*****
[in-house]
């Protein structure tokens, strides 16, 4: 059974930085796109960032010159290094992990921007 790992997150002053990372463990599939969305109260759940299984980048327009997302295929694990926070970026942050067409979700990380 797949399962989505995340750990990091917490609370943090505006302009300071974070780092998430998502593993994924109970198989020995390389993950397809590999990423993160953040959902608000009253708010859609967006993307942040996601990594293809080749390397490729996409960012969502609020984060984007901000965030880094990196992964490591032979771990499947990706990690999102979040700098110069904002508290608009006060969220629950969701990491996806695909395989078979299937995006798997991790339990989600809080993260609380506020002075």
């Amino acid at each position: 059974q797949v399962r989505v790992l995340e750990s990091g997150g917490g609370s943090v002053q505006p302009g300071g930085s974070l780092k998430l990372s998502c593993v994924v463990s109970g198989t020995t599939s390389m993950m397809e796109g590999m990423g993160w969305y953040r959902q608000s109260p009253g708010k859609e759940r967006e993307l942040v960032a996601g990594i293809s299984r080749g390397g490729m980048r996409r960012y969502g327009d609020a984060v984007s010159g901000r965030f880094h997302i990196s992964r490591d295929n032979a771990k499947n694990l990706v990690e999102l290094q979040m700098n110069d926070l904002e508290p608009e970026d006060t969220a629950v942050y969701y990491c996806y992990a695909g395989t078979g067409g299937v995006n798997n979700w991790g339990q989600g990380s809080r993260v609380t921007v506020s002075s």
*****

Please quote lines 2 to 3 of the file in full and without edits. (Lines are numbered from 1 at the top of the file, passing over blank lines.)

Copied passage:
């Protein structure tokens, strides 16, 4: 059974930085796109960032010159290094992990921007 790992997150002053990372463990599939969305109260759940299984980048327009997302295929694990926070970026942050067409979700990380 797949399962989505995340750990990091917490609370943090505006302009300071974070780092998430998502593993994924109970198989020995390389993950397809590999990423993160953040959902608000009253708010859609967006993307942040996601990594293809080749390397490729996409960012969502609020984060984007901000965030880094990196992964490591032979771990499947990706990690999102979040700098110069904002508290608009006060969220629950969701990491996806695909395989078979299937995006798997991790339990989600809080993260609380506020002075």
């Amino acid at each position: 059974q797949v399962r989505v790992l995340e750990s990091g997150g917490g609370s943090v002053q505006p302009g300071g930085s974070l780092k998430l990372s998502c593993v994924v463990s109970g198989t020995t599939s390389m993950m397809e796109g590999m990423g993160w969305y953040r959902q608000s109260p009253g708010k859609e759940r967006e993307l942040v960032a996601g990594i293809s299984r080749g390397g490729m980048r996409r960012y969502g327009d609020a984060v984007s010159g901000r965030f880094h997302i990196s992964r490591d295929n032979a771990k499947n694990l990706v990690e999102l290094q979040m700098n110069d926070l904002e508290p608009e970026d006060t969220a629950v942050y969701y990491c996806y992990a695909g395989t078979g067409g299937v995006n798997n979700w991790g339990q989600g990380s809080r993260v609380t921007v506020s002075s």